Monday, January 19, 2015

The Song that Dating Taught Me (The Things We Do for Love)

It seems strange now, to remember just how serious I was about the subject of dating, when in was in high school. In our Bible classes, we discussed issues like marriage, divorce, and the general culture we were growing up in. I remember learning a statistic about how much more likely children of divorce were to experience divorce themselves. Learning that really shook me up! Experiencing divorce in adolescence was horrible—and I had no desire to experience it as an adult. Beyond that, I definitely did NOT want to put my kids through that pain.

There was one caveat to those ugly statistics on divorce: children of divorce were less likely to experience divorce in their own marriages if they took the time to educate themselves about healthy relationships and communication. They also needed to make smart decisions about what they wanted/needed in a mate and then enter dating situations with those issues in mind. It all sounds very clinical as I write about it now, but this approach appealed to my high-achieving mindset. I signed up for an elective class, titled “Marriage & the Family”, and drank in all the information I could from the course materials and other things that I was reading. I totally bought into the idea that I could control my heart and find the perfect soul-mate.

If only it were that easy! The combination of naiveté, pride, and hormones made for some turbulent dating experiences. There was a song that was popular just a few years before this, titled The Things We Do For Love. It could have just as easily been the title of my dating years; that was the song my soul was singing. I wanted to be smart, but I craved being loved. The craving to be loved resulted in some poor choices. Afterwards, when I considered those decisions, I was flooded with guilt. How was I ever going to find the perfect Christian husband when I couldn’t make choices that showed I honored and respected myself? My approach to intimacy left me feeling ashamed and worthless. And feeling worthless drove my desire to be loved. And my desire to be loved drove my choices. . .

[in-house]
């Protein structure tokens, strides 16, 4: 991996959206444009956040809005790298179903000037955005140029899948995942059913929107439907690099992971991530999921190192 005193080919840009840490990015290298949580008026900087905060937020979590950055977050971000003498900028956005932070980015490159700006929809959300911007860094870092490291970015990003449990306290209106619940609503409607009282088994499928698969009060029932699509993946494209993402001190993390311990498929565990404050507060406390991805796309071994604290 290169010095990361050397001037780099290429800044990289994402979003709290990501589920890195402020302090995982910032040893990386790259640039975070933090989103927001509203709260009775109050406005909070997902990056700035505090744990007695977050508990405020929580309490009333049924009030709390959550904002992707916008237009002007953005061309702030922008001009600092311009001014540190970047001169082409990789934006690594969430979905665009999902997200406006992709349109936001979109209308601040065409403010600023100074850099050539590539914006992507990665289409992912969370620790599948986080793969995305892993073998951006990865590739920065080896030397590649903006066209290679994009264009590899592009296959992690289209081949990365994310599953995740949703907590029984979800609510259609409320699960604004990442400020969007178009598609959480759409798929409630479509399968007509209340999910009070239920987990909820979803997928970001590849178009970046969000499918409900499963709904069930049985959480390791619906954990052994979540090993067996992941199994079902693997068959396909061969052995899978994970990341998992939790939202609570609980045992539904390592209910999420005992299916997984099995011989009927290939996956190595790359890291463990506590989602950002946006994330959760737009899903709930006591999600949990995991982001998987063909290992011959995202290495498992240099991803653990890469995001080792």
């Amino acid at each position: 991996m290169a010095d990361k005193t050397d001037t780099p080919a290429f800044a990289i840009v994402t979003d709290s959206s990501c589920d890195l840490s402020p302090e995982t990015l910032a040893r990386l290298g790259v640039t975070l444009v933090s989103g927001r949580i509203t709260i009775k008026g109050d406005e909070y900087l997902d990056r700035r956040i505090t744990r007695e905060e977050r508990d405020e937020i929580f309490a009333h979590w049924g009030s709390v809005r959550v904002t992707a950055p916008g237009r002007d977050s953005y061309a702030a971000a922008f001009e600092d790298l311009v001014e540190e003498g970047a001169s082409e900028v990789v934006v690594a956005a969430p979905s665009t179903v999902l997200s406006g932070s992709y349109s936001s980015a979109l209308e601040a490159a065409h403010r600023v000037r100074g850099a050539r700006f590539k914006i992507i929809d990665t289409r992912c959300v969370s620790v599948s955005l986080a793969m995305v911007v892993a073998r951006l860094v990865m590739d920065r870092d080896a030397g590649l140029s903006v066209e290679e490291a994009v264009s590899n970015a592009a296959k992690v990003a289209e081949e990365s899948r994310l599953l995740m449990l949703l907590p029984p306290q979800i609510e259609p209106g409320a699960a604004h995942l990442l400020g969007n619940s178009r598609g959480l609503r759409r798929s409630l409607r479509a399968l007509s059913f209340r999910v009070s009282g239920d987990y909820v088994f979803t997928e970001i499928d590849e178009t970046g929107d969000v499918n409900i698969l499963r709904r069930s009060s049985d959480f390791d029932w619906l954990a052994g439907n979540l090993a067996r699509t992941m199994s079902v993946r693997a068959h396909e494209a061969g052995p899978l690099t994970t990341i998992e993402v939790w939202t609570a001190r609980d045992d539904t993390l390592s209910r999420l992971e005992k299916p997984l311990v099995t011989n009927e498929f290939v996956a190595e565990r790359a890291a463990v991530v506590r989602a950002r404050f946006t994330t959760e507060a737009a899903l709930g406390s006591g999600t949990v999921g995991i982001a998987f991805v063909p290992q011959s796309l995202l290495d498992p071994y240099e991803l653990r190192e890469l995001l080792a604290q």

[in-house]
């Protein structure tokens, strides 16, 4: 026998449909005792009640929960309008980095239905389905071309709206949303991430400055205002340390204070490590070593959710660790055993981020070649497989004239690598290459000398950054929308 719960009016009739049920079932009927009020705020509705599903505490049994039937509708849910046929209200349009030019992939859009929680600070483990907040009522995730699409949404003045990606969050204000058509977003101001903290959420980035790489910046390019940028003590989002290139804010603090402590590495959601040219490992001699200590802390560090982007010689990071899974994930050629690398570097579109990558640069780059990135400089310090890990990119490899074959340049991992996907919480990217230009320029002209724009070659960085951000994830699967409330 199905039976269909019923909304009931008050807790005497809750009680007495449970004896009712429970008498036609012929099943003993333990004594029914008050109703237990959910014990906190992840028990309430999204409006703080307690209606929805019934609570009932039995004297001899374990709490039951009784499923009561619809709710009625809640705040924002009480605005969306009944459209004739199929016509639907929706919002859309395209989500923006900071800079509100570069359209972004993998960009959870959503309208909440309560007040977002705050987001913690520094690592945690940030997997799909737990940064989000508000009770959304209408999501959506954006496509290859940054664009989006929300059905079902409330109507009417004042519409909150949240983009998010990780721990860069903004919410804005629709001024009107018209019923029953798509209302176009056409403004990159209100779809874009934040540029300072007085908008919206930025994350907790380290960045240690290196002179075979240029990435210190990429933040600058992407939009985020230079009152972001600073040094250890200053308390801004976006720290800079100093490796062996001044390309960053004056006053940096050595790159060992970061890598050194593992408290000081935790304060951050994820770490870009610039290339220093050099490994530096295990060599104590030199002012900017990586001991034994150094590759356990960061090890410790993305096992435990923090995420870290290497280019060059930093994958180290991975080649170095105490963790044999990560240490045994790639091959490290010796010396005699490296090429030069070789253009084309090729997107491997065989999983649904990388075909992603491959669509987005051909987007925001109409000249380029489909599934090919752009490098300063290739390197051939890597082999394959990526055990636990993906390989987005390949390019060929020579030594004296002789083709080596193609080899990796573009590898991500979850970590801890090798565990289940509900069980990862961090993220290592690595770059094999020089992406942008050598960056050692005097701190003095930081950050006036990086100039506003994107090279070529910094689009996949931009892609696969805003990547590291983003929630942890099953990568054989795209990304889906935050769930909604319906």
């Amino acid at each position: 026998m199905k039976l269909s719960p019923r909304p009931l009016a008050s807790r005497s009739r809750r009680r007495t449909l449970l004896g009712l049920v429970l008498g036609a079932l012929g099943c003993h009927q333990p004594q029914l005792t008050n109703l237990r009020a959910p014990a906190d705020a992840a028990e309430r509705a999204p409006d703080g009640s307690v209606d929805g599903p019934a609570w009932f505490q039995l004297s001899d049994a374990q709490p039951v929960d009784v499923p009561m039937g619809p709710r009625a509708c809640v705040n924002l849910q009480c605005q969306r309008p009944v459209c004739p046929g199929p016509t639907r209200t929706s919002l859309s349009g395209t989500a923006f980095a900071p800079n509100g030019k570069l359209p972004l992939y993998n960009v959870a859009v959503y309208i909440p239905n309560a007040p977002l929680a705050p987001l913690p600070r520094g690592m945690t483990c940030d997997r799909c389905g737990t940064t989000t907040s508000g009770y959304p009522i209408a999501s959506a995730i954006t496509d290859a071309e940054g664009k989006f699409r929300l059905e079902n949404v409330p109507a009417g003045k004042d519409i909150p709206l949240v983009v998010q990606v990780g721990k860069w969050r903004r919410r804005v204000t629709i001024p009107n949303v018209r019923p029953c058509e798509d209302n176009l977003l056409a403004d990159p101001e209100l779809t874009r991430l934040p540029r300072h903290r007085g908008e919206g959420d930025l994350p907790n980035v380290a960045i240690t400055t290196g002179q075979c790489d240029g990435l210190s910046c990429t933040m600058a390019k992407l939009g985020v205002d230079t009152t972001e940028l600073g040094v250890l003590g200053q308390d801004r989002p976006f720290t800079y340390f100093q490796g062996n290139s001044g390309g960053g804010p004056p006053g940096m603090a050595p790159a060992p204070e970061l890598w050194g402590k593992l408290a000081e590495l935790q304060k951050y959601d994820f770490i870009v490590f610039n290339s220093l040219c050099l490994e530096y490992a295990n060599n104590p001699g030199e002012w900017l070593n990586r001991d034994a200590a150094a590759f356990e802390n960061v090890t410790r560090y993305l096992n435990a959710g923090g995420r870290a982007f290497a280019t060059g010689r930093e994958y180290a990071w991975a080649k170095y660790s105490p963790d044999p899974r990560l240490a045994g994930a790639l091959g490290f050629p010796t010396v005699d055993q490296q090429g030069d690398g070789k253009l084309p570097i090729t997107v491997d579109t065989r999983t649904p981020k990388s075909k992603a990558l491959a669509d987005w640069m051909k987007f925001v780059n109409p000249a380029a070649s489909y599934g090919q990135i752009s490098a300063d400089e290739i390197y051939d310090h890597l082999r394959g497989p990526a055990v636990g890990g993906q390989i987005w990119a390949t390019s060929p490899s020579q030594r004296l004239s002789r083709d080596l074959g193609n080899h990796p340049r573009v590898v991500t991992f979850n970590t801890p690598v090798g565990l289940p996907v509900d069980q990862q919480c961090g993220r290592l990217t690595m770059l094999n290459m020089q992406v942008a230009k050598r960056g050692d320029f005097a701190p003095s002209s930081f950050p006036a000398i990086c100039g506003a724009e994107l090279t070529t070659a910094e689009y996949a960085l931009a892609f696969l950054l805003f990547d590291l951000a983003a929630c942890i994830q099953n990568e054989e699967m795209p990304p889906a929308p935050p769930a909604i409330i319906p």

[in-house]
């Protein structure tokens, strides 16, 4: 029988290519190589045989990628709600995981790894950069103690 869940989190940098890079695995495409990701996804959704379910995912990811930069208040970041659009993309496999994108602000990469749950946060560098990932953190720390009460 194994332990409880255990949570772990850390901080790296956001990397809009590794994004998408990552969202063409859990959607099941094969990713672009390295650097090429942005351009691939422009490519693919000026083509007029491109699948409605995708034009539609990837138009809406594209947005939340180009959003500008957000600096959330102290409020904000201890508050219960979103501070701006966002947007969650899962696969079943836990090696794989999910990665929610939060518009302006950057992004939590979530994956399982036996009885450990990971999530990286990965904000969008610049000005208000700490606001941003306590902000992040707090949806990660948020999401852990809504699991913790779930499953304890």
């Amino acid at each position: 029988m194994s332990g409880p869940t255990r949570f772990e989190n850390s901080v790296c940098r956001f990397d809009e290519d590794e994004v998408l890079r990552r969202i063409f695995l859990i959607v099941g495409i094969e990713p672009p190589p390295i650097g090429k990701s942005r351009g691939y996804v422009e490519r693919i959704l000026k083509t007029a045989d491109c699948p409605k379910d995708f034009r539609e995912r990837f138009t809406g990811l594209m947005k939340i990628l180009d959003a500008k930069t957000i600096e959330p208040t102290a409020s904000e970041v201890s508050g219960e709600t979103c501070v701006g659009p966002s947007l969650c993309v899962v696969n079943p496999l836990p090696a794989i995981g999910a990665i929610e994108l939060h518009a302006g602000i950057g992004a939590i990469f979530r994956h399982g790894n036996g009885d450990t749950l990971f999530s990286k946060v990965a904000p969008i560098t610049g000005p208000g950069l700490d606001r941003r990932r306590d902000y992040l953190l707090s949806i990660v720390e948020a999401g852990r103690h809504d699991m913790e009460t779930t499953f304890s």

Sometime during my first year of college, my current very-serious-relationship ended. He broke up with me and I was actually relieved. I had thought we were a forever kind of couple—probably most of our friends from high school did. But I realized that I was tired of doing everything wrong and expecting a happy ending. I remember thinking that I was done with dating—it was time to direct my attention to something where I knew my decisions would be good enough.  It was time to focus on school, get my act together, and grow up. And so, I did.

No dating. Only school. Focused. Driven.

I think that, subconsciously, I believed that if I let up on the pressure to achieve in school, I would have to face the fact that I was a failure at relationships. I was a child of divorce, destined to make the same mistakes myself, unworthy of a truly decent man. God must have smiled as He saw me give up on my plans for the perfect relationship. He knew I had to—in order to make room for His.

In July of 1983, I completed LPN school—at the top of my class. I was so happy that I could get one thing right!  And I had a job already; I was returning to UCA as the School Nurse and Assistant Girl’s Dean. I was beginning to believe I could make good choices and I could be good enough, at least where school and work were concerned.

I had about one month to kill until the school year began, and I decided to use that month to travel to Ohio and visit my daddy. I deserved the break—I had kept my promise to myself. I had focused on school. I hadn’t been on a date in 20 months. And I had a plan for my future.

Little did I know that God was about to put His plan into action and teach me about unconditional love. He wanted to show me that there was someone who would love me—and I didn’t have to do anything but truly love him in return.

But, that’s another story. . .

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